2. A piece of cut Kynol activated carbon fabric (trade name of American Kynol Inc., New York) having activated carbon fibers with a pore size diameter of 20-25 Angstroms was immersed in a vat containing the sodium carbonate solution such that all parts of the fabric were covered and wet.
3. The fabric was allowed to remain exposed to the solution for a period of 3 to 5 minutes. (Longer times were found to not have any negative effect.)
4. The treated Kynol fabric was removed from the solution and allowed to drain excess liquid for 1/2 to 2 minutes.
5. The treated fabric was then placed on an open mesh expanded polytetrafluorthylene screen in a drying oven at 70 to 100 degrees Celsius for 30-60 minutes to form the unitary filter medium embodying the invention.
Unitary filter media with 2.5 to 3.5% Na2 CO3 by weight were obtained using the process just described. The Na percentage was 2.5 to 3.0% with light weaves of activated carbon fabric, and 3.0 to 3.5% with heavy tight weaves of activated carbon fabric.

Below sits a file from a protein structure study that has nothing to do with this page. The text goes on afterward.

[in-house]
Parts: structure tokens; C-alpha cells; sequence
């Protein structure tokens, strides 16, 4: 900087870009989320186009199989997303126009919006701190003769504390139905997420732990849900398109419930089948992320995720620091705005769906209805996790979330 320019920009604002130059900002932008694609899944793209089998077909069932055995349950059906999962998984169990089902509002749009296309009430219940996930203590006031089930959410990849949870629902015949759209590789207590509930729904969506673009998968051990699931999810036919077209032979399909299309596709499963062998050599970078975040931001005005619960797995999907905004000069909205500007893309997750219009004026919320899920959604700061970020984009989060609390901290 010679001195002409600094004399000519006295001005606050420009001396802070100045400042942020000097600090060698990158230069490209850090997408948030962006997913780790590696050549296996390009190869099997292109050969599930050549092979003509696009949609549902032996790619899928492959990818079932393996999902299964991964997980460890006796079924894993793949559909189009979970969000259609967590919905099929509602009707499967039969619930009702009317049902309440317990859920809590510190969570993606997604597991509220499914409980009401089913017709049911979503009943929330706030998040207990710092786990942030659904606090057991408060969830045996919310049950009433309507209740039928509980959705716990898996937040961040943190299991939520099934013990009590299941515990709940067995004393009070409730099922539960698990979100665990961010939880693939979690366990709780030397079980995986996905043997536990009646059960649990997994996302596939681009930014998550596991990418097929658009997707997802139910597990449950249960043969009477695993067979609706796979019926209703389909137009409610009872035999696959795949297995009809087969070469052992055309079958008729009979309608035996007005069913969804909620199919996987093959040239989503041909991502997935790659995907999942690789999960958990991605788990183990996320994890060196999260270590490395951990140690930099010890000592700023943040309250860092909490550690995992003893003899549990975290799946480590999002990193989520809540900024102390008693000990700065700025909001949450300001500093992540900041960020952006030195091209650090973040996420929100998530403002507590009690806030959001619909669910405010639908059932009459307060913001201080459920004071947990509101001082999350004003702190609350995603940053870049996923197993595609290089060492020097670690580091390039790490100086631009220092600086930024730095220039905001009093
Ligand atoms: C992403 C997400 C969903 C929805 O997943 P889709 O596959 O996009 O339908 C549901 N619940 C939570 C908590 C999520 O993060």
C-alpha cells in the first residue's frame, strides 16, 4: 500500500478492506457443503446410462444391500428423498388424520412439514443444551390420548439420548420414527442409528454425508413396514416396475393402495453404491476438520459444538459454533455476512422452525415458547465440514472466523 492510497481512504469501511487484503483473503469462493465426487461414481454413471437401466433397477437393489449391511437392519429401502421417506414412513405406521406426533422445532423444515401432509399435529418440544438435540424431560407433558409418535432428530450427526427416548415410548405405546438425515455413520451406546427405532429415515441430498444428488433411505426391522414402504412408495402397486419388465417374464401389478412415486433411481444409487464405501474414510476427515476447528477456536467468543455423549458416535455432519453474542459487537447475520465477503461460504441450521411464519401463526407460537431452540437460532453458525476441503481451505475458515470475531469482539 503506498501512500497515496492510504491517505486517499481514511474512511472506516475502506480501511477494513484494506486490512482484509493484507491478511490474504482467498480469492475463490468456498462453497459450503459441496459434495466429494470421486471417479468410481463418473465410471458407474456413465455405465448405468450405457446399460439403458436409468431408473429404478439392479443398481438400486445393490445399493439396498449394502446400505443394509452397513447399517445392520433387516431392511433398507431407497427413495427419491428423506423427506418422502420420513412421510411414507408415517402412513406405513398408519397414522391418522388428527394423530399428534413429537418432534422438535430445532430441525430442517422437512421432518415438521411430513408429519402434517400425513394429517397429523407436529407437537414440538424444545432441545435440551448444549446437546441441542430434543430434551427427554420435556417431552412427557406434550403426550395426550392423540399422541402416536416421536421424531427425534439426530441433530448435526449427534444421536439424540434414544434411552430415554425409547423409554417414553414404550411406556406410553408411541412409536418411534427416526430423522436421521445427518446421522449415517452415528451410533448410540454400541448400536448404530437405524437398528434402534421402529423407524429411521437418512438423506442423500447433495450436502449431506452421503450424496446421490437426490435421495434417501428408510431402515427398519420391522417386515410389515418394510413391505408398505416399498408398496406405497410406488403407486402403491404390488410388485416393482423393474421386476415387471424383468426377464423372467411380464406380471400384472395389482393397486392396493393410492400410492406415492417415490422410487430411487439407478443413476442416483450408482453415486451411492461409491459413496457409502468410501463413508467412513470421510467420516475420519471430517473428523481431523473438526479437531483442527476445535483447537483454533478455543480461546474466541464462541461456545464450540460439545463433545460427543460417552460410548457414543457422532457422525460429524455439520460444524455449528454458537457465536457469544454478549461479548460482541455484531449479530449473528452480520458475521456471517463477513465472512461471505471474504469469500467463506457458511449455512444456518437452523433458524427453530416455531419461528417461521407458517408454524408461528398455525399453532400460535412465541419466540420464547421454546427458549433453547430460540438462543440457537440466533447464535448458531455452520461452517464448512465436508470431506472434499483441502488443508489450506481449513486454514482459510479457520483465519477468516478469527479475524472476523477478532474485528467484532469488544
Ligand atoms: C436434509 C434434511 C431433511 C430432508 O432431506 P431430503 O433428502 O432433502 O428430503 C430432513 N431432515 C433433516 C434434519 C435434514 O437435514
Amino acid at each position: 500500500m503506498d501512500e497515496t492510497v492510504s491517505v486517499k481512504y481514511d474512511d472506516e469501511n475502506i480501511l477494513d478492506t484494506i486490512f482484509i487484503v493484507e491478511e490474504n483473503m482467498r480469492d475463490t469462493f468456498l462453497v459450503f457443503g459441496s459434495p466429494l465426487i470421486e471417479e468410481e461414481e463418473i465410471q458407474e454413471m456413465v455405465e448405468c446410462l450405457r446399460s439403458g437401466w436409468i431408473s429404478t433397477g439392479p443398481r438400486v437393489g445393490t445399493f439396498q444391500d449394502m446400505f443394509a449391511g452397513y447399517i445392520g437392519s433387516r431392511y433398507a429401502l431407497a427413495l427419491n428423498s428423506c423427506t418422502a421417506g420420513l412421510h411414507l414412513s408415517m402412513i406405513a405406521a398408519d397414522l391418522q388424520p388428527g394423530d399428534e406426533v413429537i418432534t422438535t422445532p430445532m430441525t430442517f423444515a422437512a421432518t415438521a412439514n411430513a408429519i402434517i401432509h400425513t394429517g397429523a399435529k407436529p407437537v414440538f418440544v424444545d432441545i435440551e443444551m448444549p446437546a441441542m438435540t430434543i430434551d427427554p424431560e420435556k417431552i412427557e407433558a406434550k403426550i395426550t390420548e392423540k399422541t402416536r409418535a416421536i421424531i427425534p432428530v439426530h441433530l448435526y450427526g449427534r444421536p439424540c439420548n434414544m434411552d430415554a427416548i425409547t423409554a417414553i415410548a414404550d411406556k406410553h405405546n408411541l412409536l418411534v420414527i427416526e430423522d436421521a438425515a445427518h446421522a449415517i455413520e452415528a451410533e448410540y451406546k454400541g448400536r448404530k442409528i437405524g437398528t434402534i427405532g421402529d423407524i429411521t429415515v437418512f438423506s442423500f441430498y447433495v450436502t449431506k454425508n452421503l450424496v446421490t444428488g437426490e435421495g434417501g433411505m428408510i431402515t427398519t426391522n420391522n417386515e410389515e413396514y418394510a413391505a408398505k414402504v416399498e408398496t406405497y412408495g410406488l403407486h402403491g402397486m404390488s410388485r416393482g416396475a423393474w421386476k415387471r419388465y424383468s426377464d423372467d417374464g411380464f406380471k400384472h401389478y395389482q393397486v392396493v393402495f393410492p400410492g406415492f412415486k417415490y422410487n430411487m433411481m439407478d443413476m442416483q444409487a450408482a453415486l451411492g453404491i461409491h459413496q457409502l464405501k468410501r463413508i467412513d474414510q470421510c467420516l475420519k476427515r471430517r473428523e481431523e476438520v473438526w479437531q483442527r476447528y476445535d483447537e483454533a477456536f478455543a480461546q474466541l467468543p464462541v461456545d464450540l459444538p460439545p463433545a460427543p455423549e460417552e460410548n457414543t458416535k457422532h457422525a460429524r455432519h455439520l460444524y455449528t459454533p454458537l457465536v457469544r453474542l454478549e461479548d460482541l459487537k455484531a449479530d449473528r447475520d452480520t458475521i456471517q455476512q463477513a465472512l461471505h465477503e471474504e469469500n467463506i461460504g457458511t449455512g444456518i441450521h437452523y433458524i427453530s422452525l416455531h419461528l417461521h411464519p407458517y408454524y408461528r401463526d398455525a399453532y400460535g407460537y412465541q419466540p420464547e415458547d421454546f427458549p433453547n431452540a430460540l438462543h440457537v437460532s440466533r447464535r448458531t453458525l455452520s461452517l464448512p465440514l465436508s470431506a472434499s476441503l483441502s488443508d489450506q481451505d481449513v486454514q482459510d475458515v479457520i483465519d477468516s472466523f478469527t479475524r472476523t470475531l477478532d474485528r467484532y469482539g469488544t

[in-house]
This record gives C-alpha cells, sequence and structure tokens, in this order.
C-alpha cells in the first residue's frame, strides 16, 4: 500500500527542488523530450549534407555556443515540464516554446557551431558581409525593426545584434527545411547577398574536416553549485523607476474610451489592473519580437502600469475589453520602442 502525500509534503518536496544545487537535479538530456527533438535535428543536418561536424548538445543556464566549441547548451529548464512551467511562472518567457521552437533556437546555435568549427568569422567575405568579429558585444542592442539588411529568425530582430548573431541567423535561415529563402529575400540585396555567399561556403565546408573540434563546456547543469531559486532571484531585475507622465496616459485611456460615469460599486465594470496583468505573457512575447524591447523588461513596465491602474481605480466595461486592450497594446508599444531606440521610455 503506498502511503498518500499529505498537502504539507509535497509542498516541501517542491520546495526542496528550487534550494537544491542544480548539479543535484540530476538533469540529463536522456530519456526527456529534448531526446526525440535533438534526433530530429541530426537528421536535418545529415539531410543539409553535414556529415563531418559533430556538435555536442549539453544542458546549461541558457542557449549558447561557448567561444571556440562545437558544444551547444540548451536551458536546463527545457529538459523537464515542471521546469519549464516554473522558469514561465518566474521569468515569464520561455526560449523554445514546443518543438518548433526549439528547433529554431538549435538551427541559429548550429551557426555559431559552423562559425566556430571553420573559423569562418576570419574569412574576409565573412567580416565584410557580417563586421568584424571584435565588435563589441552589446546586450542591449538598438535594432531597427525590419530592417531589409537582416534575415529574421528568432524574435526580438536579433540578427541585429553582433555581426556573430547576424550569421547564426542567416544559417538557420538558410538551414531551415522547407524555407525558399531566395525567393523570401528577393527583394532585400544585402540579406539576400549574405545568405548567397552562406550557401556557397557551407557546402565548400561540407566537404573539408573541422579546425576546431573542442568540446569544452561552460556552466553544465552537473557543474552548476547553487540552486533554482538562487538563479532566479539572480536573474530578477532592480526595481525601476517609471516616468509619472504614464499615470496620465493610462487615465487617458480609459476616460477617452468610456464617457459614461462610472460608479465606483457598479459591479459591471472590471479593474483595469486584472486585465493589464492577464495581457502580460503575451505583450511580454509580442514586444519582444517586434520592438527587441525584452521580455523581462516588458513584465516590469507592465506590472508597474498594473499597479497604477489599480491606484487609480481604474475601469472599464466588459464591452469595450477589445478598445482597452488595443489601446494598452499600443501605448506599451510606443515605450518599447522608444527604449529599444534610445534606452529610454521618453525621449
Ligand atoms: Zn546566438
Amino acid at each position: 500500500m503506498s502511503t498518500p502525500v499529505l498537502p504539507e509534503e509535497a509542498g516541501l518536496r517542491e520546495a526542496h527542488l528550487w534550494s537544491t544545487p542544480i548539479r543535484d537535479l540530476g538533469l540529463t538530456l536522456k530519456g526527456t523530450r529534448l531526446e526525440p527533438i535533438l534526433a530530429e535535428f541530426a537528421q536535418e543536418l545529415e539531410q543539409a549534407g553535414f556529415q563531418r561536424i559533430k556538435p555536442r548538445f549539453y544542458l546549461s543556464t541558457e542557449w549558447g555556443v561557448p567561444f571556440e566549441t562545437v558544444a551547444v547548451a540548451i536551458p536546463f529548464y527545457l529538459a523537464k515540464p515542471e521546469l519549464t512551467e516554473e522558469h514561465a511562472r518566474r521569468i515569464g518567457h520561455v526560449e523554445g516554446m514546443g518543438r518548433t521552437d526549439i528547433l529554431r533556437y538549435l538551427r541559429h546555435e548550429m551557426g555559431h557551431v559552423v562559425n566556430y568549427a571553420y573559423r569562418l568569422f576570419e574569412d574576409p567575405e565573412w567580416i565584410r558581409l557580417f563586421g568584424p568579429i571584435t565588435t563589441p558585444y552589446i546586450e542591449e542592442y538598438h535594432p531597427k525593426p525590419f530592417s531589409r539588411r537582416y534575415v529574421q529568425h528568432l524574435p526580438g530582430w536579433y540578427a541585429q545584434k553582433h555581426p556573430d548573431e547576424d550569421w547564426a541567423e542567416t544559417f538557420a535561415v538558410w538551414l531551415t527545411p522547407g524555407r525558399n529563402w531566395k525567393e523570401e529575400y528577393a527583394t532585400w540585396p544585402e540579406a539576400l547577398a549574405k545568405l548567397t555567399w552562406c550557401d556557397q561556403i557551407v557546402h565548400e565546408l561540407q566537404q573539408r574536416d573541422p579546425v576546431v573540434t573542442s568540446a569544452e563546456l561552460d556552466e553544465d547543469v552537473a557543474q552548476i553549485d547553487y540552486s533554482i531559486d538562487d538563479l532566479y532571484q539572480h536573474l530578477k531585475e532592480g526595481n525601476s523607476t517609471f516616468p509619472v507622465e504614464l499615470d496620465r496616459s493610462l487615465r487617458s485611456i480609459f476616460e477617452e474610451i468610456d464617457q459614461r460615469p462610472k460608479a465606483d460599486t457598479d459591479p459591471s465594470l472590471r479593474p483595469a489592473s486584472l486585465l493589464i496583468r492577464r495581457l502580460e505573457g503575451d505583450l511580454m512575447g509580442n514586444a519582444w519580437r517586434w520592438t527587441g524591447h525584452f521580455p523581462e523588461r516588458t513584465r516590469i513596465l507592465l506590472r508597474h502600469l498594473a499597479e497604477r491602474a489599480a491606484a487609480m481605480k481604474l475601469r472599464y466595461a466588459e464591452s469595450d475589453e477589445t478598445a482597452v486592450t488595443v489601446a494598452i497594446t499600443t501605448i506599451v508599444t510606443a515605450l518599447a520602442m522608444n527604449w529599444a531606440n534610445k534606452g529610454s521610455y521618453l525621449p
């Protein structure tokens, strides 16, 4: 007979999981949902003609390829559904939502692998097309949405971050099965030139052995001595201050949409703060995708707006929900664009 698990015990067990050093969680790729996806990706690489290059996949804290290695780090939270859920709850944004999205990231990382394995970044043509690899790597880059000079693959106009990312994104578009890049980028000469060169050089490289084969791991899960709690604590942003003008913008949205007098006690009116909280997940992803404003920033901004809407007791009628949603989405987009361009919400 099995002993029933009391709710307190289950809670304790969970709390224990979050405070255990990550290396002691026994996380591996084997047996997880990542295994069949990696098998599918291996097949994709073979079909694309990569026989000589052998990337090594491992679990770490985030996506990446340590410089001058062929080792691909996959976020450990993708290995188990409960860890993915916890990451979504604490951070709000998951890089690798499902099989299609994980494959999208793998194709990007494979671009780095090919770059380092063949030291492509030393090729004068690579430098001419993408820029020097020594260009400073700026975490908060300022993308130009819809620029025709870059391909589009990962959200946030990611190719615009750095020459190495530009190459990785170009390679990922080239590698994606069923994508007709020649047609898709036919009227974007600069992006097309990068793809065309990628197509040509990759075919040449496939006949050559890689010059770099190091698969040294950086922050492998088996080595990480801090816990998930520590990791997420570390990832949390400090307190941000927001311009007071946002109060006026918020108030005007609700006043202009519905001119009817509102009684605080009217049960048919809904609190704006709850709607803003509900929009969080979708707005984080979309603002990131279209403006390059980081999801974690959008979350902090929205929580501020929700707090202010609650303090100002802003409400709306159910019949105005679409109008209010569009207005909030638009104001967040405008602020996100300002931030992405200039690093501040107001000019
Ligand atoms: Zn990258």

It was found that a relationship exists between Na2 CO3 concentration in solution and weight percent on the fabric. For example, a 2% Na2 CP3 solution yields a unitary filter medium with 5.0 to 7.0% Na2 CO3 by weight; whereas a solution with 0.4% Na2 CO3 yields a unitary filter media with 1 to 1.3% Na2 CO3 by weight.
Identical accelerated corrosive gas comparison tests were conducted on the following filter media at similar relative humidities, with the results as shown in FIGS. 3, 4 and 5:
Medium A--Fiberglass treated to contain 2.4% by weight of Na2 CO3 (see FIG. 3);
Medium B--Activated carbon fabric untreated with Na2 CO3 (see FIG. 4); and
Medium C--Activated carbon fabric treated to contain 2.4% by weight of Na2 CO3 in the manner above described (see FIG. 5). Media B and C were identical except for the Na2 CO3 treatment applied to Medium C.